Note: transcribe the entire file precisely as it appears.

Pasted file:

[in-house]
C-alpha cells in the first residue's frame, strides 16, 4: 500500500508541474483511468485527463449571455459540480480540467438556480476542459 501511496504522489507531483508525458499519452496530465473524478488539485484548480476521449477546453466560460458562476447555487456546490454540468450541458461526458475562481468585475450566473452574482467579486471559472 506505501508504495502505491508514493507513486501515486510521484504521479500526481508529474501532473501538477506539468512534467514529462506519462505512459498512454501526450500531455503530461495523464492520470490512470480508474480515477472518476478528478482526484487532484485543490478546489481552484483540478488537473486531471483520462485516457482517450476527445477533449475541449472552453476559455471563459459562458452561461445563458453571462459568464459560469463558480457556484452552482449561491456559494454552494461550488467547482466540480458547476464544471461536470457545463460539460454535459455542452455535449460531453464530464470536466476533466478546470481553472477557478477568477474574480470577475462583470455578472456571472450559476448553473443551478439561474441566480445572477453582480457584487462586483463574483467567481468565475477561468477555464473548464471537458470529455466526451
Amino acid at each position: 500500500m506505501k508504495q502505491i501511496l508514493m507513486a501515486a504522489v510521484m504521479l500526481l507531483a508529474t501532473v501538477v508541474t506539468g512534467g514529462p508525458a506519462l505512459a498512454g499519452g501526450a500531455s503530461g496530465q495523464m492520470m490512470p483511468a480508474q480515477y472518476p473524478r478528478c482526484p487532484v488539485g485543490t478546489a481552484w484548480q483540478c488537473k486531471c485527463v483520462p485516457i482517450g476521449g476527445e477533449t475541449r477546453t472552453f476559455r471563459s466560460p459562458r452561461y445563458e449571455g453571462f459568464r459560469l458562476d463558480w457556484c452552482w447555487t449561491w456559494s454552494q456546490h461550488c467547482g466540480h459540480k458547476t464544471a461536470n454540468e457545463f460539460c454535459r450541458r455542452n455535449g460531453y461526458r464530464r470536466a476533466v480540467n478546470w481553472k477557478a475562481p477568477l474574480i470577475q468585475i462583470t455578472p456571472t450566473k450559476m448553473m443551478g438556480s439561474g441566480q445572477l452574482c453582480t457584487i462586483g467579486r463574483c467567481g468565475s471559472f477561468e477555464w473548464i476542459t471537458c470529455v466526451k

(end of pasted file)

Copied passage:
[in-house]
C-alpha cells in the first residue's frame, strides 16, 4: 500500500508541474483511468485527463449571455459540480480540467438556480476542459 501511496504522489507531483508525458499519452496530465473524478488539485484548480476521449477546453466560460458562476447555487456546490454540468450541458461526458475562481468585475450566473452574482467579486471559472 506505501508504495502505491508514493507513486501515486510521484504521479500526481508529474501532473501538477506539468512534467514529462506519462505512459498512454501526450500531455503530461495523464492520470490512470480508474480515477472518476478528478482526484487532484485543490478546489481552484483540478488537473486531471483520462485516457482517450476527445477533449475541449472552453476559455471563459459562458452561461445563458453571462459568464459560469463558480457556484452552482449561491456559494454552494461550488467547482466540480458547476464544471461536470457545463460539460454535459455542452455535449460531453464530464470536466476533466478546470481553472477557478477568477474574480470577475462583470455578472456571472450559476448553473443551478439561474441566480445572477453582480457584487462586483463574483467567481468565475477561468477555464473548464471537458470529455466526451
Amino acid at each position: 500500500m506505501k508504495q502505491i501511496l508514493m507513486a501515486a504522489v510521484m504521479l500526481l507531483a508529474t501532473v501538477v508541474t506539468g512534467g514529462p508525458a506519462l505512459a498512454g499519452g501526450a500531455s503530461g496530465q495523464m492520470m490512470p483511468a480508474q480515477y472518476p473524478r478528478c482526484p487532484v488539485g485543490t478546489a481552484w484548480q483540478c488537473k486531471c485527463v483520462p485516457i482517450g476521449g476527445e477533449t475541449r477546453t472552453f476559455r471563459s466560460p459562458r452561461y445563458e449571455g453571462f459568464r459560469l458562476d463558480w457556484c452552482w447555487t449561491w456559494s454552494q456546490h461550488c467547482g466540480h459540480k458547476t464544471a461536470n454540468e457545463f460539460c454535459r450541458r455542452n455535449g460531453y461526458r464530464r470536466a476533466v480540467n478546470w481553472k477557478a475562481p477568477l474574480i470577475q468585475i462583470t455578472p456571472t450566473k450559476m448553473m443551478g438556480s439561474g441566480q445572477l452574482c453582480t457584487i462586483g467579486r463574483c467567481g468565475s471559472f477561468e477555464w473548464i476542459t471537458c470529455v466526451k